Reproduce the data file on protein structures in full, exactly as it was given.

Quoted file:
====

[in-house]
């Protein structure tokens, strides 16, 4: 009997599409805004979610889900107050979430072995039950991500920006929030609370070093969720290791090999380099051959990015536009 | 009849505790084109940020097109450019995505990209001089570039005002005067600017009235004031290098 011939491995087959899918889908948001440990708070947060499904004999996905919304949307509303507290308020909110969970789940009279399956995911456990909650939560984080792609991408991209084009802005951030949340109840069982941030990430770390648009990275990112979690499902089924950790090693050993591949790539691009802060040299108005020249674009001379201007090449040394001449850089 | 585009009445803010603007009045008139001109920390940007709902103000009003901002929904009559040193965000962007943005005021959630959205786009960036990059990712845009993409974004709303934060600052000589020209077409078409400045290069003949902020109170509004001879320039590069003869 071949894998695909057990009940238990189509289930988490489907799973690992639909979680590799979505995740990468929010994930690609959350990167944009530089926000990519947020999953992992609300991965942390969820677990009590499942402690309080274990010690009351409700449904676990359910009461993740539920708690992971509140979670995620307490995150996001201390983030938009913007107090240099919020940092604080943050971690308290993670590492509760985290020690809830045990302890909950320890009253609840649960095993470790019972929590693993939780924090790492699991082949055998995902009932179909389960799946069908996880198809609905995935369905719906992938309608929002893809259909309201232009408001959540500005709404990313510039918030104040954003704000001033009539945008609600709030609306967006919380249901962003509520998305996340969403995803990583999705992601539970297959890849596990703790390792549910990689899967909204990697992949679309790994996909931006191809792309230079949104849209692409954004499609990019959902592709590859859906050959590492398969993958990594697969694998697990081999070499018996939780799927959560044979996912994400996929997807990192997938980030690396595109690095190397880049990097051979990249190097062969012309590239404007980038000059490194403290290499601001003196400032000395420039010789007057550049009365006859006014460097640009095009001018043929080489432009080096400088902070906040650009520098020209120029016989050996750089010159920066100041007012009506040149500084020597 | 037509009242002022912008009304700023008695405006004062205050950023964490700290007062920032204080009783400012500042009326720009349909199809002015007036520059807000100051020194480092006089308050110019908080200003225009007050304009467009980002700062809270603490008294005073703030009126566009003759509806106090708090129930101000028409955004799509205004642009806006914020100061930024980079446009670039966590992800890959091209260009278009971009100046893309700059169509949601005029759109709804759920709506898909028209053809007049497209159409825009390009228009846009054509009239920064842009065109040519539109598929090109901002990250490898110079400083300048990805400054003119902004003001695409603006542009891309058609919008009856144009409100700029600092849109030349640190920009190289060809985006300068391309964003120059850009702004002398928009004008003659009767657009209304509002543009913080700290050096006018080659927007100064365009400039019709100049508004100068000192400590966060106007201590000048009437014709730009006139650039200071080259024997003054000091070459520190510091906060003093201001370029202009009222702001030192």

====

[in-house]
């Protein structure tokens, strides 16, 4: 009997599409805004979610889900107050979430072995039950991500920006929030609370070093969720290791090999380099051959990015536009 | 009849505790084109940020097109450019995505990209001089570039005002005067600017009235004031290098 011939491995087959899918889908948001440990708070947060499904004999996905919304949307509303507290308020909110969970789940009279399956995911456990909650939560984080792609991408991209084009802005951030949340109840069982941030990430770390648009990275990112979690499902089924950790090693050993591949790539691009802060040299108005020249674009001379201007090449040394001449850089 | 585009009445803010603007009045008139001109920390940007709902103000009003901002929904009559040193965000962007943005005021959630959205786009960036990059990712845009993409974004709303934060600052000589020209077409078409400045290069003949902020109170509004001879320039590069003869 071949894998695909057990009940238990189509289930988490489907799973690992639909979680590799979505995740990468929010994930690609959350990167944009530089926000990519947020999953992992609300991965942390969820677990009590499942402690309080274990010690009351409700449904676990359910009461993740539920708690992971509140979670995620307490995150996001201390983030938009913007107090240099919020940092604080943050971690308290993670590492509760985290020690809830045990302890909950320890009253609840649960095993470790019972929590693993939780924090790492699991082949055998995902009932179909389960799946069908996880198809609905995935369905719906992938309608929002893809259909309201232009408001959540500005709404990313510039918030104040954003704000001033009539945008609600709030609306967006919380249901962003509520998305996340969403995803990583999705992601539970297959890849596990703790390792549910990689899967909204990697992949679309790994996909931006191809792309230079949104849209692409954004499609990019959902592709590859859906050959590492398969993958990594697969694998697990081999070499018996939780799927959560044979996912994400996929997807990192997938980030690396595109690095190397880049990097051979990249190097062969012309590239404007980038000059490194403290290499601001003196400032000395420039010789007057550049009365006859006014460097640009095009001018043929080489432009080096400088902070906040650009520098020209120029016989050996750089010159920066100041007012009506040149500084020597 | 037509009242002022912008009304700023008695405006004062205050950023964490700290007062920032204080009783400012500042009326720009349909199809002015007036520059807000100051020194480092006089308050110019908080200003225009007050304009467009980002700062809270603490008294005073703030009126566009003759509806106090708090129930101000028409955004799509205004642009806006914020100061930024980079446009670039966590992800890959091209260009278009971009100046893309700059169509949601005029759109709804759920709506898909028209053809007049497209159409825009390009228009846009054509009239920064842009065109040519539109598929090109901002990250490898110079400083300048990805400054003119902004003001695409603006542009891309058609919008009856144009409100700029600092849109030349640190920009190289060809985006300068391309964003120059850009702004002398928009004008003659009767657009209304509002543009913080700290050096006018080659927007100064365009400039019709100049508004100068000192400590966060106007201590000048009437014709730009006139650039200071080259024997003054000091070459520190510091906060003093201001370029202009009222702001030192």